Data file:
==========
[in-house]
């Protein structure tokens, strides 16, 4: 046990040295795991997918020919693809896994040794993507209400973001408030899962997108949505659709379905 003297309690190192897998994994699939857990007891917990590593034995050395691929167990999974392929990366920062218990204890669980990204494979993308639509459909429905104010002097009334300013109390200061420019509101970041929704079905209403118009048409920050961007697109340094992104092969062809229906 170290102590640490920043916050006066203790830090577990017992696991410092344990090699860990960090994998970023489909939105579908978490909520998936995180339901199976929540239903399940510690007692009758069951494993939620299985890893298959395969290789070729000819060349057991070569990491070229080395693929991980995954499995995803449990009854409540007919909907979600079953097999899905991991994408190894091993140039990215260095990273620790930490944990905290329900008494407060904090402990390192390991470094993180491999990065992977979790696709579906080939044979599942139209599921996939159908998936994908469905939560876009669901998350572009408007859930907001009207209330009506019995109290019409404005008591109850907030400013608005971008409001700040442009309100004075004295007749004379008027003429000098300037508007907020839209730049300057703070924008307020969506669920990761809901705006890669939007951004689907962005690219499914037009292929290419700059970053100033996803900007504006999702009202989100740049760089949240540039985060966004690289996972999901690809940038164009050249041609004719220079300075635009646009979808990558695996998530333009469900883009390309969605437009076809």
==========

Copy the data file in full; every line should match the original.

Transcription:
[in-house]
């Protein structure tokens, strides 16, 4: 046990040295795991997918020919693809896994040794993507209400973001408030899962997108949505659709379905 003297309690190192897998994994699939857990007891917990590593034995050395691929167990999974392929990366920062218990204890669980990204494979993308639509459909429905104010002097009334300013109390200061420019509101970041929704079905209403118009048409920050961007697109340094992104092969062809229906 170290102590640490920043916050006066203790830090577990017992696991410092344990090699860990960090994998970023489909939105579908978490909520998936995180339901199976929540239903399940510690007692009758069951494993939620299985890893298959395969290789070729000819060349057991070569990491070229080395693929991980995954499995995803449990009854409540007919909907979600079953097999899905991991994408190894091993140039990215260095990273620790930490944990905290329900008494407060904090402990390192390991470094993180491999990065992977979790696709579906080939044979599942139209599921996939159908998936994908469905939560876009669901998350572009408007859930907001009207209330009506019995109290019409404005008591109850907030400013608005971008409001700040442009309100004075004295007749004379008027003429000098300037508007907020839209730049300057703070924008307020969506669920990761809901705006890669939007951004689907962005690219499914037009292929290419700059970053100033996803900007504006999702009202989100740049760089949240540039985060966004690289996972999901690809940038164009050249041609004719220079300075635009646009979808990558695996998530333009469900883009390309969605437009076809």